Deleterious combined effects of salt-loading and endothelial cell restricted endothelin-1 overexpression on blood pressure and vascular function in mice.

Research paper by Farhad F Amiri, Eun A EA Ko, Danesh D Javeshghani, Timothy L TL Reudelhuber, Ernesto L EL Schiffrin

Indexed on: 24 Mar '10Published on: 24 Mar '10Published in: Journal of hypertension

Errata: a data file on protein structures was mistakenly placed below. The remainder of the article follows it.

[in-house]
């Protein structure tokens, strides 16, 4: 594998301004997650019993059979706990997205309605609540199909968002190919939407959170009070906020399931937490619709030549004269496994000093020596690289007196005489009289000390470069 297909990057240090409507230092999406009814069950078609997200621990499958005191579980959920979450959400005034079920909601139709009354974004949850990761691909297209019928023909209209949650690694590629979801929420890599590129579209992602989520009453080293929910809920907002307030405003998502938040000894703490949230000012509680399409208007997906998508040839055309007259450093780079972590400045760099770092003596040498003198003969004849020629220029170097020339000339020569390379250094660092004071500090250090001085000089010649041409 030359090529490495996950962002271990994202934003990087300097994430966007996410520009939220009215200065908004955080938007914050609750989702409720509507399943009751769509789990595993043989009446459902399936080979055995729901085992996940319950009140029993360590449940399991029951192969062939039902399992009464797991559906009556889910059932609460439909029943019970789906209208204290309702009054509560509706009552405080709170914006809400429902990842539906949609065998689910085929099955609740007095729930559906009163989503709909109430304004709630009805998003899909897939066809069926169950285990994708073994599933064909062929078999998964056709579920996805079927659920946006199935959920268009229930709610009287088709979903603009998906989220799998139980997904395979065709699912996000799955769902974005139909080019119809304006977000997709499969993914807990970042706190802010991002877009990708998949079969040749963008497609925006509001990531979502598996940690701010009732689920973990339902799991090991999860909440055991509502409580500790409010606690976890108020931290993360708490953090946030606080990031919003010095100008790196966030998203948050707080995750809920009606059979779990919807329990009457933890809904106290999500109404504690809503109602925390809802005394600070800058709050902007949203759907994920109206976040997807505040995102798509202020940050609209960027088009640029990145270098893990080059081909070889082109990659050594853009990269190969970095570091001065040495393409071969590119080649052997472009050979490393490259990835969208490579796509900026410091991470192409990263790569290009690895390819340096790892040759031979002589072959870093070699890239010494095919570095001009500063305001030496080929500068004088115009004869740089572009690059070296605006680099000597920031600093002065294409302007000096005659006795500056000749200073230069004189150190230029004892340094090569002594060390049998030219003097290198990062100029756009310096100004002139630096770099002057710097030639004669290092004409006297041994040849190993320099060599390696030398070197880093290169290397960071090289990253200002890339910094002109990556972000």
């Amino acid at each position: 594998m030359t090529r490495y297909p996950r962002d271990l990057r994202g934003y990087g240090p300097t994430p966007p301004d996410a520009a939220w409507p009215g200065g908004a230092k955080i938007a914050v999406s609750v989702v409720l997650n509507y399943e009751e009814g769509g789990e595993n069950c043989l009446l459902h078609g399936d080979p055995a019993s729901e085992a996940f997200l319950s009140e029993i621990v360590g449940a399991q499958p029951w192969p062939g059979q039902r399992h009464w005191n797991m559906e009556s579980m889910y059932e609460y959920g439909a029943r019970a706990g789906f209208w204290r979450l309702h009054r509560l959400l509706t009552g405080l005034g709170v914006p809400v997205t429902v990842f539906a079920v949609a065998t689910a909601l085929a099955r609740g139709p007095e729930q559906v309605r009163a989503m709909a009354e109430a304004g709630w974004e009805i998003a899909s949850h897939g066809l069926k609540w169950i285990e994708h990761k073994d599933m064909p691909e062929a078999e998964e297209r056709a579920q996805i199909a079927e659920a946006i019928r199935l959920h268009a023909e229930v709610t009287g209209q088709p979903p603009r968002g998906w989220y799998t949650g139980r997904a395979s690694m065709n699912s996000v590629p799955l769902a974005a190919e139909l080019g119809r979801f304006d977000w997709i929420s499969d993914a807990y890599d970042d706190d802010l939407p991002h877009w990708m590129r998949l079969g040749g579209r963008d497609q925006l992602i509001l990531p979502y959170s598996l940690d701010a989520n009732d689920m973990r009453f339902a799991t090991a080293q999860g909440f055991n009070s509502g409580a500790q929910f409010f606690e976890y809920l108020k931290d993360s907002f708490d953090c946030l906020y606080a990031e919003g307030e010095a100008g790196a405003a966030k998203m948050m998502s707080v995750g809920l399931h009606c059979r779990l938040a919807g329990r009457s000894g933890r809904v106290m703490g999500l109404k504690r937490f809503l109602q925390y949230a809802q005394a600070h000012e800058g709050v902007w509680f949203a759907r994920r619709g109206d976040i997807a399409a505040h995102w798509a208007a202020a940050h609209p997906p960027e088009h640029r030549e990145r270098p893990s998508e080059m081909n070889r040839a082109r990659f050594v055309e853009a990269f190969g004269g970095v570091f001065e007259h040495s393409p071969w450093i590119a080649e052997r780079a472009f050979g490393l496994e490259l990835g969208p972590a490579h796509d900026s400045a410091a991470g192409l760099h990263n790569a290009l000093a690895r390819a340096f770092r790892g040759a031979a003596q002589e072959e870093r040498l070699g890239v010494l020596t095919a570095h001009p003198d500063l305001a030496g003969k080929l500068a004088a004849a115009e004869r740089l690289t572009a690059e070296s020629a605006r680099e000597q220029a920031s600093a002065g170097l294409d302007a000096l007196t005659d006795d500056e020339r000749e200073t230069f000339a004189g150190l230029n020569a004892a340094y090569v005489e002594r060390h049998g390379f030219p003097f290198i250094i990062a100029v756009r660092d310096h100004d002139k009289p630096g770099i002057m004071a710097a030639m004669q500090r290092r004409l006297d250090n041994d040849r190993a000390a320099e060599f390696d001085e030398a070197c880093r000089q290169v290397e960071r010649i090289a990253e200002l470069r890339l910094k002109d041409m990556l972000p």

We previously showed that young transgenic mice overexpressing preproendothelin-1 specifically in endothelial cells had hypertrophic remodeling, endothelial dysfunction, increased vascular NADPH oxidase activity, and inflammation in mesenteric small arteries without blood pressure (BP) elevation compared to nontransgenic wild-type littermates. To assess the consequences of salt-loading and the role of endothelin receptors, we investigated the effects of these on vascular structure, function, and oxidative stress in mesenteric arteries in salt-loaded transgenic mice treated with endothelin receptor antagonists.Ten-month-old male transgenic and wild-type littermates were salt-loaded (4% NaCl) and treated with endothelin subtype A receptor antagonist (ET(A)RA, ABT-627, 5 mg/kg per day), endothelin subtype B receptor antagonist (ET(B)RA; A-192621, 30 mg/kg per day), or ET(A)/BRA (bosentan, 100 mg/kg per day) for 4 weeks. BP was measured by radiotelemetry, vascular reactivity of mesenteric small arteries was studied on a pressurized myograph, and vascular NADPH oxidase activity was studied by lucigenin chemiluminescence.Transgenic+salt mice had significantly increased BP compared with wild-type+salt mice, which was prevented by ET(A)RA and dual ET(A/B)RA but further increased by ETB antagonism. Increased small artery media/lumen ratio of transgenic+salt mice was significantly decreased only by dual ET(A/B)RA (P < 0.01), whereas no differences were found in media cross-sectional area. Impaired maximal relaxation of small arteries to acetylcholine was significantly prevented with ET(A)RA and ET(A/B)RA (P < 0.05). N(omega)-nitro-L-arginine methyl ester-induced reduction of acetylcholine maximal relaxation was partially prevented by ET(A)RA, completely prevented by dual, and partially restored by vitamin C preincubation following dual ET(A/B)RA. The blunted endothelin-1 contractile response of small arteries found in transgenic+salt mice was partially restored by ET(A)RA and completely prevented by dual ET(A/B)R antagonism. The vasoconstrictor response to endothelin-1 was not altered in the presence or absence of ET(B)RA. Increased vascular NADPH oxidase activity of transgenic+salt mice was further increased by ET(B)RA but returned to levels seen in wild-type+salt mice under either ET(A)RA and ET(A/B)RA.Transgenic+salt mice with endothelin-1 overexpression have structural alterations of mesenteric resistance vessels, endothelial dysfunction due to reduced nitric oxide bioavailability, a reduced responsiveness to endothelin-1, and enhanced vascular NADPH oxidase activity. ET(B)RA further exacerbated these effects, whereas ET(A)RA significantly improved but did not normalize them in chronically salt-loaded transgenic mice with endothelial cell human endothelin-1 overexpression. Salt and endothelin-1 overexpression have deleterious additive effects on vascular remodeling mediated by ET(A)R and ET(B)R. ET(B)R probably located in the endothelium, however, also exerts beneficial effects on endothelial function in this experimental paradigm. The present study provides the first in-vivo demonstration that endothelin-1 overexpression when associated with high-salt intake results in enhanced endothelial dysfunction and vascular remodeling of resistance vessels, and contributes to elevated BP, via ET(A)R and ET(B)R.